MacArthur fellow, artist, journalist, author, and photographer Trevor Paglen discusses surveillance, covert operations, classified landscapes, and other themes that radiate through both his work and the ICP Museum’s exhibitions Edmund Clark: The Day the Music Died and Then They Came for Me: Incarceration of Japanese Americans during World War II.
In this artist talk, Paglen presents a series of projects exploring planet-scale sensing systems. From fiber optic cables under the earth’s oceans and reconnaissance satellites in earth orbit, to the autonomous vision systems and artificial intelligence networks that have come to inhabit the most intimate parts of our lives, his projects offer a glimpse into some of the unseen landscapes that characterize our historical moment.
This is a free event, but please register in advance. ICP Members have access to the best seats at our public programs in our reserved members’ section.
Our ICP Museum–public program combination ticket grants $10 entry starting at 4:30 PM to those attending the program. Tickets are only available online when you register for the program.
Trevor Paglen is an artist whose work spans imagemaking, sculpture, investigative journalism, writing, engineering, and numerous other disciplines. Among his chief concerns are learning how to see the historical moment we live in and developing the means to imagine alternative futures.
Paglen’s work is included in the collections of the Metropolitan Museum of Art; the San Francisco Museum of Modern Art; the Smithsonian American Art Museum; the Whitney Museum of American Art; Berkeley Art Museum; the Solomon R. Guggenheim Museum, New York; Victoria and Albert Museum, London; and the Nevada Museum of Art. He has launched an artwork into distant orbit around Earth in collaboration with Creative Time and MIT, contributed research and cinematography to the Academy Award–winning film Citizenfour, and created a radioactive public sculpture for the exclusion zone in Fukushima, Japan.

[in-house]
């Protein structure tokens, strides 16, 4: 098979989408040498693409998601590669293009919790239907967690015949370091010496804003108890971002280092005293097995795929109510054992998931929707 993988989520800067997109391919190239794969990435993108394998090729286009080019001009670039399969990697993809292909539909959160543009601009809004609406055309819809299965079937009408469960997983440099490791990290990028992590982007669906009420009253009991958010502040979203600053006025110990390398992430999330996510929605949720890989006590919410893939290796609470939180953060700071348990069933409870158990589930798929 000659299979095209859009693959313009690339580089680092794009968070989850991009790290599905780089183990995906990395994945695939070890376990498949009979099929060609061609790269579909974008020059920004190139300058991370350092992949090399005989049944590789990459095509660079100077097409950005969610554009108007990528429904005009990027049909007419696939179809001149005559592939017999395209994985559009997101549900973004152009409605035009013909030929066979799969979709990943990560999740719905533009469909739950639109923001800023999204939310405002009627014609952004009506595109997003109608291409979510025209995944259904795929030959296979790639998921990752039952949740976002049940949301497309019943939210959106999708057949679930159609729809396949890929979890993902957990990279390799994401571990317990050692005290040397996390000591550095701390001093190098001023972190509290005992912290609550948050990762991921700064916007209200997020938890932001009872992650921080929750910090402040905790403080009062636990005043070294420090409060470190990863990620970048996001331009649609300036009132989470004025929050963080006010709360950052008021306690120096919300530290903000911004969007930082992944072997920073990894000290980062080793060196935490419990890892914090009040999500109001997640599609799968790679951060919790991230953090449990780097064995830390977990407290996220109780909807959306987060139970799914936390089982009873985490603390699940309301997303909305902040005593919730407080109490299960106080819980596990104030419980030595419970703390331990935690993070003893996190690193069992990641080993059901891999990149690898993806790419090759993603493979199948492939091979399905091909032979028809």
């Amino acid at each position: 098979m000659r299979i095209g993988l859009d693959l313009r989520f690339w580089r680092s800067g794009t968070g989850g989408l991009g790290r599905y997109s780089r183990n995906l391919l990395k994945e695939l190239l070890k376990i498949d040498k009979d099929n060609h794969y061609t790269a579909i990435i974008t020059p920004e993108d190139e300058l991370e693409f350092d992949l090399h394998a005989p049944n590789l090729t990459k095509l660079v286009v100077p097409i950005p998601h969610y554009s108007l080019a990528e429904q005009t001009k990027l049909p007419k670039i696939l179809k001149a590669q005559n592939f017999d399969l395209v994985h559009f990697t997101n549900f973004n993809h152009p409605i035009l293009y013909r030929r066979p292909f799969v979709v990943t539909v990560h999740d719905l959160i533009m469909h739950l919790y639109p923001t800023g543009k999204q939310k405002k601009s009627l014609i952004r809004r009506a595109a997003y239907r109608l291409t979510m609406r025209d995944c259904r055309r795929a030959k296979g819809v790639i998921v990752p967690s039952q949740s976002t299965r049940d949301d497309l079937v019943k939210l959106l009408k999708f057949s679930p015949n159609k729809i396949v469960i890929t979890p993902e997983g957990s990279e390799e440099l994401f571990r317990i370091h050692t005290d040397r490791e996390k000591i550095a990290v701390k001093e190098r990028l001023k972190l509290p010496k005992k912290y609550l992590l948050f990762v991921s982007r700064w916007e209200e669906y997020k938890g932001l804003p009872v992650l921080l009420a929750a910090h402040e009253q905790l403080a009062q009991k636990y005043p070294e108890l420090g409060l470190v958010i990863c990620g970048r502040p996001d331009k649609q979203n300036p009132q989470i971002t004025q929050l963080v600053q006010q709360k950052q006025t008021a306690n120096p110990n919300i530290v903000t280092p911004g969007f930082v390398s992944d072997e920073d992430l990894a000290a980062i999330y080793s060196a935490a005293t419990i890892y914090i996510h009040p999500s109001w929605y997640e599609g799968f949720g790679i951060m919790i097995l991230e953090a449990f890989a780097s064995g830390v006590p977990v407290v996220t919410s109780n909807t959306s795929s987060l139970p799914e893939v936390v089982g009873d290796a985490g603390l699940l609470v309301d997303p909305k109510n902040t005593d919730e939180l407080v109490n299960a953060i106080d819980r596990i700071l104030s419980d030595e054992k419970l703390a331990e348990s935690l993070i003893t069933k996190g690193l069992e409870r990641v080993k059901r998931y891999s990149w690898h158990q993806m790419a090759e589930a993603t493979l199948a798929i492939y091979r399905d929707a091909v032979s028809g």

He is the author of five books and numerous articles on subjects including experimental geography, state secrecy, military symbology, photography, and visuality. Paglen’s work has been profiled in the New York Times, the New Yorker, The Economist, and Art Forum.
He is a 2017 recipient of the MacArthur Foundation Award.
Paglen holds a BA from UC Berkeley, an MFA from the Art Institute of Chicago, and a PhD in Geography from UC Berkeley.